REPOSTToday’s Spiritual Food for Thought, provided by Pastor Ryun Chang (AMI Teaching Pastor), was first posted on May 9, 2015.
Spiritual Food for Thought for the Weekend
“What I Learned About God’s Law After Getting a Speeding Ticket”
2 Sam. 12:9-14
“You have struck down Uriah the Hittite with the sword and have taken his wife to be your wife and have killed him with the sword of the Ammonites. 10 Now therefore the sword shall never depart from your house, because you have despised me and have taken the wife of Uriah the Hittite to be your wife.” 11 Thus says the Lord, “Behold, I will raise up evil against you out of your own house. And I will take your wives before your eyes and give them to your neighbor, and he shall lie with your wives in the sight of this sun. 12 For you did it secretly, but I will do this thing before all Israel and before the sun.” 13 David said to Nathan, “I have sinned against the Lord.” And Nathan said to David, “The Lord also has put away your sin; you shall not die. 14 Nevertheless, because by this deed you have utterly scorned the Lord, the child who is born to you shall die.”
I once got a speeding ticket in Arizona for driving 60 MPH back in 1985 when the legal limit was 55 MPH. It’s probably 70 or 75 MPH now. The speed limit is the rule of the road, much like how some countries have rules to drive on the right side of the road while others require the left side—they are completely arbitrary. What isn’t arbitrary is the law of speed, which stipulates that the faster I go, the more time and distance it takes to stop. Ignoring that law may result in a serious accident that can kill or injure people. This is to say, while it is no longer a volation to drive above 55 MPH in Arizona, that doesn’t abrogate the law of speed, which, once broken, can produce death.
The same is true in the spiritual realm, for Paul states, “For before the law was given, sin was in the world. But sin is not taken into account when there is no law. Nevertheless, death reigned from time of Adam to the time of Moses, even those who did not sin by breaking a command” (Rom. 5:13-4). Before the Mosaic Law was ever introduced, the law of sin (Rom. 7:23) was living and active, and reaping havoc on humanity who dared to ignore it. King David challenged it head on and paid a dear price.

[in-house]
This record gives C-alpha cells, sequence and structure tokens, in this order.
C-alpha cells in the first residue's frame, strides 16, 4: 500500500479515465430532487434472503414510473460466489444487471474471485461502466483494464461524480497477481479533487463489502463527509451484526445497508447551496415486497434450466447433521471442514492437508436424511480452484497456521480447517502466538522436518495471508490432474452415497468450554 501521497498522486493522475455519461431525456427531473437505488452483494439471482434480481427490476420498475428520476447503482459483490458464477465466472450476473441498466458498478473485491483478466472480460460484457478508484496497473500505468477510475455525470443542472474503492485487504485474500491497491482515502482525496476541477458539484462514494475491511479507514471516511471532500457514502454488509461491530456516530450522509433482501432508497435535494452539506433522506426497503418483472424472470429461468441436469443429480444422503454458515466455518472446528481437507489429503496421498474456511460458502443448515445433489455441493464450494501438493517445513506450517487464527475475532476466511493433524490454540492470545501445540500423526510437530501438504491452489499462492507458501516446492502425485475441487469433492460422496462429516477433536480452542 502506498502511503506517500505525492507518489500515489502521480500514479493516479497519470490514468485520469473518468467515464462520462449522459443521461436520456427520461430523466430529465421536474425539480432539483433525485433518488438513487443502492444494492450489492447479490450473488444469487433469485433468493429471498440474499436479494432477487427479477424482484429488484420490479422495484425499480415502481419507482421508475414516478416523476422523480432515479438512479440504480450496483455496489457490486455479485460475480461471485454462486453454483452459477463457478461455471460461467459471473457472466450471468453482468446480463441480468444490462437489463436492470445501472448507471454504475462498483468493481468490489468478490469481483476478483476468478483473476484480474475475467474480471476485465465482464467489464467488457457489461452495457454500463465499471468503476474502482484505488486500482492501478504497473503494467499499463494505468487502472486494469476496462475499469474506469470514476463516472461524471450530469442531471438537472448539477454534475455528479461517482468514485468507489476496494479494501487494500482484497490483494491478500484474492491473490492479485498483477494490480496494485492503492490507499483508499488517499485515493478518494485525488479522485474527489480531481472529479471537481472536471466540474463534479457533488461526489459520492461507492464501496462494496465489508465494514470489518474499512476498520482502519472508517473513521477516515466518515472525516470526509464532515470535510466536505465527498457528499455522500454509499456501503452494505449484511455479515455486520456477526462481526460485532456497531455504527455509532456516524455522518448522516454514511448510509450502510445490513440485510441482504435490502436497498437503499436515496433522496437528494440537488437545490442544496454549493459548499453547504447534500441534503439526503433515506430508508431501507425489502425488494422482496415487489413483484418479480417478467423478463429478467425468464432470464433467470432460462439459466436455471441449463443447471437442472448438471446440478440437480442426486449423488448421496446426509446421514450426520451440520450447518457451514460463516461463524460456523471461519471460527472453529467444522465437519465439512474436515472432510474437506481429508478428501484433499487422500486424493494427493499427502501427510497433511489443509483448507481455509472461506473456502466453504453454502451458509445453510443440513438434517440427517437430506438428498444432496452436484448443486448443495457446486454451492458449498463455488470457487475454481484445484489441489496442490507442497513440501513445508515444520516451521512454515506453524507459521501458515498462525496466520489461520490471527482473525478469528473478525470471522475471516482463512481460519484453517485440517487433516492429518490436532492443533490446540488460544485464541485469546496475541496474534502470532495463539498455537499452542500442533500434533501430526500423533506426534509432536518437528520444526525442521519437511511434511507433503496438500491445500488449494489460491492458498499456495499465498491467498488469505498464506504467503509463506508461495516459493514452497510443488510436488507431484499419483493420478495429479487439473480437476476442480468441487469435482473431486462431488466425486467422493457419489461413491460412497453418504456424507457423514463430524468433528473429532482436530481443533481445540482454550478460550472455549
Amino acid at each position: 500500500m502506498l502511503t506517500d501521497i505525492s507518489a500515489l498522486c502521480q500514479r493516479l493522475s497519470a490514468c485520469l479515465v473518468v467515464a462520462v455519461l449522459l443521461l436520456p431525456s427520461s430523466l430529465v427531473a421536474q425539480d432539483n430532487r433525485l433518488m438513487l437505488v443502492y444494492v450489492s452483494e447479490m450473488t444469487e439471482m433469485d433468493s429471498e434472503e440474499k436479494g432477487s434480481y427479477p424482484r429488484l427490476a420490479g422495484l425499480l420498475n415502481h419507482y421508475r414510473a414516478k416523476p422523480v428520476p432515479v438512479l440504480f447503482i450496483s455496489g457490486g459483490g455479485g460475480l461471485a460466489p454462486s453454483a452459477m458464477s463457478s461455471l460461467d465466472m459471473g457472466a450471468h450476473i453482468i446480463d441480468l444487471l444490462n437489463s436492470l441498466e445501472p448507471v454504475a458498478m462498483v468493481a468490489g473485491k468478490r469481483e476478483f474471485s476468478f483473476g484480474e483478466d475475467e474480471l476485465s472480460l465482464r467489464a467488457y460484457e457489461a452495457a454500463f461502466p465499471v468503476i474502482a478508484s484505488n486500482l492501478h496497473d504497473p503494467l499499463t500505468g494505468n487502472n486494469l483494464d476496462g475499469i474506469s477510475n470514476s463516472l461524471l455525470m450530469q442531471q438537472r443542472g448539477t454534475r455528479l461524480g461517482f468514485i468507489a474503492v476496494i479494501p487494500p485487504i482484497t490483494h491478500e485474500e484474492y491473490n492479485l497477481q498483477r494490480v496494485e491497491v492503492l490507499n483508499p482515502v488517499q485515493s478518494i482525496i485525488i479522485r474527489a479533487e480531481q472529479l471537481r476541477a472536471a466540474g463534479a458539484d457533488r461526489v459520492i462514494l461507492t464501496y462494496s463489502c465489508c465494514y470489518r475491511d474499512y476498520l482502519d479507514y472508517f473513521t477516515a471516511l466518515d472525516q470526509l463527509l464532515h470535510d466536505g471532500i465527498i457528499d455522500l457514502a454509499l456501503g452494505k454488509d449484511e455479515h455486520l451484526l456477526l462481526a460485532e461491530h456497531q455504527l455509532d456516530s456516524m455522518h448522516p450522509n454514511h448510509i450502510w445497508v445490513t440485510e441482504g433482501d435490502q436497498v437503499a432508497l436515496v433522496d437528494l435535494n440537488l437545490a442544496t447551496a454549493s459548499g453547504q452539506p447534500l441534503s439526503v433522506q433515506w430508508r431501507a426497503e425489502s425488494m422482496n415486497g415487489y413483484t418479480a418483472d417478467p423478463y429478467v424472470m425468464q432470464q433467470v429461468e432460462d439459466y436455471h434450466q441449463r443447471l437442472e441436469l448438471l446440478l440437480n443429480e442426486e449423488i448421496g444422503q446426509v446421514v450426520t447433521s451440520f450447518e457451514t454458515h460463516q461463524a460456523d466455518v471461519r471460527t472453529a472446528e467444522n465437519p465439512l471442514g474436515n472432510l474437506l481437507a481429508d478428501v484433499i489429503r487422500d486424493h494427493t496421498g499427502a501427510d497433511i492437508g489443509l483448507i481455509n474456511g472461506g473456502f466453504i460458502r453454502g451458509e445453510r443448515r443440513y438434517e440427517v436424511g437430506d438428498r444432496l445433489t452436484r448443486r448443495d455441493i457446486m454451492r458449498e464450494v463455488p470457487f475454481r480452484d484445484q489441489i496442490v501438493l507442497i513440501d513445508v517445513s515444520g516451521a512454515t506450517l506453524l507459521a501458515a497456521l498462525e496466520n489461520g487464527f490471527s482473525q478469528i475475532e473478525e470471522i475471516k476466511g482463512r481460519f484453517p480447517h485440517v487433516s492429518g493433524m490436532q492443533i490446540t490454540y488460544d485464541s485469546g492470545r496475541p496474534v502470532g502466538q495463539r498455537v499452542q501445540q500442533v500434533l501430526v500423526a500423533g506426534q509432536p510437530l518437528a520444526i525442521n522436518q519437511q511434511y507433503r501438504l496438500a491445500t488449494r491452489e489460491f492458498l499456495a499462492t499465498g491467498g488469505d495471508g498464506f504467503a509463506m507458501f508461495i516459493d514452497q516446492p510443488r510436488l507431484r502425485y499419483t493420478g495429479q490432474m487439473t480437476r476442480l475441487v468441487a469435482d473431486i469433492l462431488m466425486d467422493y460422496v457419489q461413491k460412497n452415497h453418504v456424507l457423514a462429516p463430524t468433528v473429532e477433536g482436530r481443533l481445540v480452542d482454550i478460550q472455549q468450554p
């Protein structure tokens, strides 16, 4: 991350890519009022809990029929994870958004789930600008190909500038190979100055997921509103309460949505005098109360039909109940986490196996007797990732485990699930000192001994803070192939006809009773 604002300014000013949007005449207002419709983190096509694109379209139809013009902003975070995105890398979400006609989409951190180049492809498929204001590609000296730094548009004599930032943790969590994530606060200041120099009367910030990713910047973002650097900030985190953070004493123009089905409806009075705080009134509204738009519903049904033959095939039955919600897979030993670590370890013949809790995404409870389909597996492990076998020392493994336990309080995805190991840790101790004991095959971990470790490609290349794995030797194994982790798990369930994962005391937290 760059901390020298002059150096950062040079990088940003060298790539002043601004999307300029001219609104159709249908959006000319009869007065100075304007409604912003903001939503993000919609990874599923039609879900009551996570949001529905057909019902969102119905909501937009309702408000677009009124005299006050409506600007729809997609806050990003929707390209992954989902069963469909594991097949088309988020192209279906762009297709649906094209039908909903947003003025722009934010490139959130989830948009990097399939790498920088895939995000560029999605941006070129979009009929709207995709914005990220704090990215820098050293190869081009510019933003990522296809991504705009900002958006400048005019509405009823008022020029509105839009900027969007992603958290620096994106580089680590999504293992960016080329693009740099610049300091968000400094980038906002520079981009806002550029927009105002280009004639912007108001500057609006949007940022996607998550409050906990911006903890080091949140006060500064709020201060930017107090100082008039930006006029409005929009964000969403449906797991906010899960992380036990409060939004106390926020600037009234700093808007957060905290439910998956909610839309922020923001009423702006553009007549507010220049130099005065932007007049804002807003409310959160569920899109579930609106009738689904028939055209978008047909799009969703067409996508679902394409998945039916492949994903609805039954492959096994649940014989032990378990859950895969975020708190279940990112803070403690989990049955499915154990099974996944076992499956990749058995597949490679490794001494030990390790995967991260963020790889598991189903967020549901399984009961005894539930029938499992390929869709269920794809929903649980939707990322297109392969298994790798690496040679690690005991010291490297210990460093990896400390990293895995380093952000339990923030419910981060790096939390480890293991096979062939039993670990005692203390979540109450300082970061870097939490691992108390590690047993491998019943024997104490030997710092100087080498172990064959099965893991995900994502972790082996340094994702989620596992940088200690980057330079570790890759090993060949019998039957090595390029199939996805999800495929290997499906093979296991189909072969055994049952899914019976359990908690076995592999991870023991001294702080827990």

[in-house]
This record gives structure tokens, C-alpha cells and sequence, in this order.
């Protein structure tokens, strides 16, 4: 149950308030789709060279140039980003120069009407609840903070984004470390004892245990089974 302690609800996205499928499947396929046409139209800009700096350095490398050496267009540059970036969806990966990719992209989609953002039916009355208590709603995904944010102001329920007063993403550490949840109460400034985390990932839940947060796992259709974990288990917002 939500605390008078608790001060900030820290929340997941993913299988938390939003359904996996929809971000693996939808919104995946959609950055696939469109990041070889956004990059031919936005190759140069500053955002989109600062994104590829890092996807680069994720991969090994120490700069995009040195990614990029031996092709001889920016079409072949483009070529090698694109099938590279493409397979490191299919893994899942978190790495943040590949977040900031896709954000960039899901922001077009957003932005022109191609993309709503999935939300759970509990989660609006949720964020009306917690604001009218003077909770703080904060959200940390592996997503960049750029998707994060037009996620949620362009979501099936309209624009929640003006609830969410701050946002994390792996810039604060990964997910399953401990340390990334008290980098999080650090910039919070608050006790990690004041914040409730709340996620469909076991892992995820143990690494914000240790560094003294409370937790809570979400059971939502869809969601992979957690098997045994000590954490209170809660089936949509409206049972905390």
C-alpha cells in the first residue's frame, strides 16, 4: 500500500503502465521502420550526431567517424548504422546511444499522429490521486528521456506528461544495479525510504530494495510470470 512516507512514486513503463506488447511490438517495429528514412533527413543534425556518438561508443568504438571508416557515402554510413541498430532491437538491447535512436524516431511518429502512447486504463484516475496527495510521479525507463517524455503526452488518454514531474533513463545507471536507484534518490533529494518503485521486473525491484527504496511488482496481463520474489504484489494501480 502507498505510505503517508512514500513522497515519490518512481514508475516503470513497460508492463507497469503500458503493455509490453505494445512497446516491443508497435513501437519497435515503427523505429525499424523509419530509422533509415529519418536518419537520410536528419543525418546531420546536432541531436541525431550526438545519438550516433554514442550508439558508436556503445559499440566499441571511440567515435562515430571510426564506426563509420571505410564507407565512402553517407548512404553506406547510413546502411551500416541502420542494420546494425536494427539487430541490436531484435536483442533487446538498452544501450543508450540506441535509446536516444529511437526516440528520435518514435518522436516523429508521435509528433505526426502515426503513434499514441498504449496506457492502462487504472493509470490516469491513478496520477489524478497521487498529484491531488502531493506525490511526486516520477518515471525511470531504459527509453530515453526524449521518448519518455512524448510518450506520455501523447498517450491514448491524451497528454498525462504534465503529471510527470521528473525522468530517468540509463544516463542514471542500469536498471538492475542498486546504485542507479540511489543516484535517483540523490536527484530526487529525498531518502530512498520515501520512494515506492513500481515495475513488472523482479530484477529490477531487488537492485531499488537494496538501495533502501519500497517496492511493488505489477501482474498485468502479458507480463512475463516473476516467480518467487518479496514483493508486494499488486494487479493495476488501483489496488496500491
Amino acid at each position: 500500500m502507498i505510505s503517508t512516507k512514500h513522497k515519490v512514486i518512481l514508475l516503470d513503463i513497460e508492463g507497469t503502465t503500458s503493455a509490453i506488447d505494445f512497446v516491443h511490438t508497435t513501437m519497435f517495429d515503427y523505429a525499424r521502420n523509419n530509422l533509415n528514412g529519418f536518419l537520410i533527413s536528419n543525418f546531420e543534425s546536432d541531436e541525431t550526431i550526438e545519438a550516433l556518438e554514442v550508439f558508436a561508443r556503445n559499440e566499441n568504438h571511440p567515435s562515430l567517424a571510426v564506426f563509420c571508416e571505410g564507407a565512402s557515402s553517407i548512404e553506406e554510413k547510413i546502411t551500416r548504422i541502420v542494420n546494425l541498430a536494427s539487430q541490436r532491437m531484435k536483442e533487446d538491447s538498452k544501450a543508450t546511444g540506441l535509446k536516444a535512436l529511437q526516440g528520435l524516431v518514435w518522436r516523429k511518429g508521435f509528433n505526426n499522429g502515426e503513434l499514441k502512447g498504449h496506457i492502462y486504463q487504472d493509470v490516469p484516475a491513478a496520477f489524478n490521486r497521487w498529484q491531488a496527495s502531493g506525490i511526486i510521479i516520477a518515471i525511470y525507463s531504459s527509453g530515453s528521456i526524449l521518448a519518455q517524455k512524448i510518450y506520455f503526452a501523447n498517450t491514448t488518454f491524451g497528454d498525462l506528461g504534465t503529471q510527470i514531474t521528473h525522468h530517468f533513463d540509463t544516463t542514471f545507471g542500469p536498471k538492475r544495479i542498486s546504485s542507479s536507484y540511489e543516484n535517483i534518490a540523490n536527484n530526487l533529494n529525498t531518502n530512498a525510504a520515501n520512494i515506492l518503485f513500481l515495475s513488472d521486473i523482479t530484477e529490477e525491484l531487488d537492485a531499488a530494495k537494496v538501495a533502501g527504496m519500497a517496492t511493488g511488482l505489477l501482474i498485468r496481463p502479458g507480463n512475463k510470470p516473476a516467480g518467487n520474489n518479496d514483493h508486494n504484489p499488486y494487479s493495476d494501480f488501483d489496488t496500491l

This is what we can learn from David’s saga about the consequences of unmitigated and prolonged sin, with blatant hypocrisy to boot (even after God’s forgiveness has been granted): “Do not be deceived: God cannot be mocked. A man reaps what he sows. The one who sows to please his sinful nature, from that nature will reap destruction” (Gal. 6:8a). No one should be surprised to find, then, that Absalom later shames his father by “lay[ing] with his father’s concubines in the sight of all Israel” (2 Sam. 16:22).
Before I leave you all frightened, recall what apostle John stated: “There is a sin that leads to death. . . . All wrongdoing is sin, and there is sin that does not lead to death” (1 Jn. 5:16-7). Whatever else John meant, he is saying this: while all sins are an affront to God, not all have the same consequences. For instance, if you commit the kind of sin that David, as a top leader, committed—adultery and murder—you can expect steep discipline from God. But, there are some sins that may not result in such devastating consequences meted out in such a swift fashion.
But here is the good news: “The Lord is merciful and gracious, slow to anger and abounding in steadfast love. He will not always chide, nor will he keep his anger forever. He does not deal with us according to our sins, nor repay us according to our iniquities” (Ps. 103:8-10). Thank you, Lord, for being so gracious.
Prayer: Holy Lord, I praise for your infinite grace and mercy. Help me not to take your love for granted, but that I would fear You and hate sin. Give me the desire to be holy as You are holy. Amen.
Bible Reading for Today: Revelation 6-7